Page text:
"Into the Wild"
2 hours, 27 minutes
Before my wife and I moved up here in 1999, she had the chance to attend an education job fair in Fairbanks. She moved from booth to booth and then happened upon a kindly interviewer who asked her a very important question: Do you want "city Alaska," or "real Alaska?"
It turned out to be the most important question she was asked at the entire event because the answer determined that we would end up living here on the peninsula instead of someplace like Shaktoolik which, while having an abundance of opportunities to hunt your own food and build your own cabin, has very little in the way of movie theaters. In this week's feature, "Into the Wild," wandering soul-searcher Christopher McCandless is asked the very same question when he announces plans for a "Great Alaskan Adventure." Unfortunately, he chose poorly.
"Into the Wild" is the true story made famous in Jon Krakauer's best-selling non-fiction novel of the same name. It documents the tale of McCandless, a young man who, out of anger at his parents and disgust at the shallow materialism he sees all around him, decides to shrug off the trappings of society and live life in the raw. He burns all his money and identification and sets out with only the pack on his back to see where life takes him. The road leads from Arizona to South Dakota to California and back again.
Eventually, Chris, traveling under the name Alexander Supertramp, makes it to Alaska where, nearly three months after trooping off into the wilderness, he's found dead of starvation, having spent the winter living in an abandoned bus just outside Denali National Park. Not to spoil it, but this all took place in 1992, and between the book and news reports, McCandless' fate is pretty well documented. It also goes to the heart of my criticism, both of him and of the film.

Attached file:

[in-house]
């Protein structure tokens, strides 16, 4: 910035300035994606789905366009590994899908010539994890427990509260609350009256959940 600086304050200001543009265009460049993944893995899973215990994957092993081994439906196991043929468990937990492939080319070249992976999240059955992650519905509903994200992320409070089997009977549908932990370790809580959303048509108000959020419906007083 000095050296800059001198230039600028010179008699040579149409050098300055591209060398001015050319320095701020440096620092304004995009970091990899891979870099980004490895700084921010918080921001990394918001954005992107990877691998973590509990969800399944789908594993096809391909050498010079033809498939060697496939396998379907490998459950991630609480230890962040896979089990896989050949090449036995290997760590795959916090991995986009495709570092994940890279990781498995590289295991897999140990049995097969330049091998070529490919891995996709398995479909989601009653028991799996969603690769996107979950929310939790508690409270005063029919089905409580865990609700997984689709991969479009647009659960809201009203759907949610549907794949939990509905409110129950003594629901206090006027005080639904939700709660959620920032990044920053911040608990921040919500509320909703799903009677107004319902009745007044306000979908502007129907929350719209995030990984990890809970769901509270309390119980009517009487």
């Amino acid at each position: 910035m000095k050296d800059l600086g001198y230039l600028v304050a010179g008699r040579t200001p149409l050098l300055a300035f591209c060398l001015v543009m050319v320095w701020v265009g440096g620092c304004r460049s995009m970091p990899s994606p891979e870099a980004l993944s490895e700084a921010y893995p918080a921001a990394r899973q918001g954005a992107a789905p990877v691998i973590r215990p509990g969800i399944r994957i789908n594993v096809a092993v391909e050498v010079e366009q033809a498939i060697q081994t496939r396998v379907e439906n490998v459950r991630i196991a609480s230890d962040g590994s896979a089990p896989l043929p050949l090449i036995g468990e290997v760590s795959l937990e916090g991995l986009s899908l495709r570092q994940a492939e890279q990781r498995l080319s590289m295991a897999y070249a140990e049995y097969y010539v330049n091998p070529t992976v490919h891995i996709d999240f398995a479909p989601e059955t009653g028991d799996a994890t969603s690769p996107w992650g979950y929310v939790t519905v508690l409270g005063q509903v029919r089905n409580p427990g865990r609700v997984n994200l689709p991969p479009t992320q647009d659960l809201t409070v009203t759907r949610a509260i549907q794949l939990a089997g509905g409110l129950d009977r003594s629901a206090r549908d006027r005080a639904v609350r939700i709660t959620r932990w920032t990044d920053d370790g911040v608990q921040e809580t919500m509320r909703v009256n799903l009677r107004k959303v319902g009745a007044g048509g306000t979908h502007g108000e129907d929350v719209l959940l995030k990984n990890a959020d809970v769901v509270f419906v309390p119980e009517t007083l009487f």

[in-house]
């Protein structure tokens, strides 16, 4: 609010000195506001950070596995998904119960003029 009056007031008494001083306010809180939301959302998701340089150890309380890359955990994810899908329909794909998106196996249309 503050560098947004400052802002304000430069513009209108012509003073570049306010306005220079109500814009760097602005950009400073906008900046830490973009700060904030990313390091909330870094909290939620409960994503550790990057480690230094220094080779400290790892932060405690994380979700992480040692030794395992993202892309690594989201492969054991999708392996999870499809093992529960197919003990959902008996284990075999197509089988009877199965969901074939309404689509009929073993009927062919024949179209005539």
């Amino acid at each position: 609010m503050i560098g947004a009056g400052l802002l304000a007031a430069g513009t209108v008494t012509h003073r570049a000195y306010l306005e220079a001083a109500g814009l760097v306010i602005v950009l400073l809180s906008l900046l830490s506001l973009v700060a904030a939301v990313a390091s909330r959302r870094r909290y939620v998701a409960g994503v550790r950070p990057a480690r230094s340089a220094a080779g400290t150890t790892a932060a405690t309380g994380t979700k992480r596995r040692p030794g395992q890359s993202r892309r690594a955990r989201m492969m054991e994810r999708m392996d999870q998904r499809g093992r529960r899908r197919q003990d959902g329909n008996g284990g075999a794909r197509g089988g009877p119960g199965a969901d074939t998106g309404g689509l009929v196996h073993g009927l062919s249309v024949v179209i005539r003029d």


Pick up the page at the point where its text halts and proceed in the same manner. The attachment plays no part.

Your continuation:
Directed by Sean Penn, "Into the Wild" is a beautiful-looking film. It is very well acted, and aside from a few trippy, seventies-style camera effects, is pretty well directed too. My problem is with the tone which gives a little too much credit to a character that I was irritated with from the very beginning. McCandless, though I hate to speak ill of the dead, comes off in the film as smug, selfish, and entirely self-absorbed. Penn and Co., though faithful in showing the folly of trying to winter in Alaska with almost no provisions, do seem to want to give him credit for trying.
In fact, they want to give him credit for much his journey of self-discovery, most of which seemed to me to consist of little more than a spoiled brat living off the kindnesses of others. Alex burns his money, insisting he doesn't need it, but then has to depend on strangers to feed him. He ends up getting a job at a fast food restaurant to help fund his adventure. He lives with others, and off others, all the while blissfully certain that he's really living free. His anger at his parents is justified to an extent, but the pain he puts them through, as well as the sister that always tried to stick up for him, is disgusting.
Mr. Franz, a beautiful performance by Hal Holbrook as a sad old man who befriends Alex, has lived the second half of his life grieving for a lost wife and son. Sadder, for me however, than hearing his tale of woe, was listening to this blithely ignorant boy tell him that personal relationships aren't particularly important in life and that he ought to get out and experience nature. It just makes you want to slap him.
I was reminded of a child who, after learning one interesting fact about a subject, presents himself as an expert. Alex loved nature, and even bought a book on edible plants, but other than a regimen of calisthenics, does very little to prepare for his trek into the wild. This suggests a lack of respect for nature, a sin far worse than the indifference that he accuses the rest of us of.
Eventually, after having been trapped in his self-imposed isolation by a raging river, swollen with spring melt, McCandless does come around, realizing that happiness needs to be shared and that a worthy life involves giving as well as taking, but by then it's too late, both for our hero and for the audience.
I can appreciate this movie, but I think in order to like it, you should like its protagonist, at least a little, and I found that very difficult. Ultimately he is guilty of a fatal arrogance that, like Timothy Treadwell, led him to assume that just because he loved the wild, it would love him back.
"Into the Wild" is rated R for language, adult themes, and nudity.
Chris Jenness is a movie buff who lives in Nikiski.
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